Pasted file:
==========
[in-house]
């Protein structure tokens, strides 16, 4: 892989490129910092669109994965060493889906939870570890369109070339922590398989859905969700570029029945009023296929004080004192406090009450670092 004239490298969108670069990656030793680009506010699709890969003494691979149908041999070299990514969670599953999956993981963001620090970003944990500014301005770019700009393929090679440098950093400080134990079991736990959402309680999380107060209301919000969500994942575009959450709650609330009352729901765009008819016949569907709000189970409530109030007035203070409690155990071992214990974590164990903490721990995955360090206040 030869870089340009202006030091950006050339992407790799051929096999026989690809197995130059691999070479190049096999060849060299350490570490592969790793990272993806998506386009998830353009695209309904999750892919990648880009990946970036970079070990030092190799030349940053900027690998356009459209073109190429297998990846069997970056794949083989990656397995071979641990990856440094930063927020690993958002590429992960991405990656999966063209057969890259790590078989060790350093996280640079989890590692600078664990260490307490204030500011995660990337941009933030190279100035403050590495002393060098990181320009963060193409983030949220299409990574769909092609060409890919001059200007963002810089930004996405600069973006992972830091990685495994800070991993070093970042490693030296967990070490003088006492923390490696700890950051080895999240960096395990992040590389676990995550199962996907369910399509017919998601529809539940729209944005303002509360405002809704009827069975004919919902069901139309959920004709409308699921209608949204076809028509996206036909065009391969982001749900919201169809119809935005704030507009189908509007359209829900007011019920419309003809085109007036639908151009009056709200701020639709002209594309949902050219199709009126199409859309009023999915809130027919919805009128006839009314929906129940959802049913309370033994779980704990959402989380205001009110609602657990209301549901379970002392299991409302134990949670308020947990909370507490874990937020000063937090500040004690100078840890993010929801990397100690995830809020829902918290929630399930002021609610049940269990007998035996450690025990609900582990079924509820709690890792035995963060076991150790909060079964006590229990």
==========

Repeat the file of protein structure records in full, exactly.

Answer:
[in-house]
């Protein structure tokens, strides 16, 4: 892989490129910092669109994965060493889906939870570890369109070339922590398989859905969700570029029945009023296929004080004192406090009450670092 004239490298969108670069990656030793680009506010699709890969003494691979149908041999070299990514969670599953999956993981963001620090970003944990500014301005770019700009393929090679440098950093400080134990079991736990959402309680999380107060209301919000969500994942575009959450709650609330009352729901765009008819016949569907709000189970409530109030007035203070409690155990071992214990974590164990903490721990995955360090206040 030869870089340009202006030091950006050339992407790799051929096999026989690809197995130059691999070479190049096999060849060299350490570490592969790793990272993806998506386009998830353009695209309904999750892919990648880009990946970036970079070990030092190799030349940053900027690998356009459209073109190429297998990846069997970056794949083989990656397995071979641990990856440094930063927020690993958002590429992960991405990656999966063209057969890259790590078989060790350093996280640079989890590692600078664990260490307490204030500011995660990337941009933030190279100035403050590495002393060098990181320009963060193409983030949220299409990574769909092609060409890919001059200007963002810089930004996405600069973006992972830091990685495994800070991993070093970042490693030296967990070490003088006492923390490696700890950051080895999240960096395990992040590389676990995550199962996907369910399509017919998601529809539940729209944005303002509360405002809704009827069975004919919902069901139309959920004709409308699921209608949204076809028509996206036909065009391969982001749900919201169809119809935005704030507009189908509007359209829900007011019920419309003809085109007036639908151009009056709200701020639709002209594309949902050219199709009126199409859309009023999915809130027919919805009128006839009314929906129940959802049913309370033994779980704990959402989380205001009110609602657990209301549901379970002392299991409302134990949670308020947990909370507490874990937020000063937090500040004690100078840890993010929801990397100690995830809020829902918290929630399930002021609610049940269990007998035996450690025990609900582990079924509820709690890792035995963060076991150790909060079964006590229990």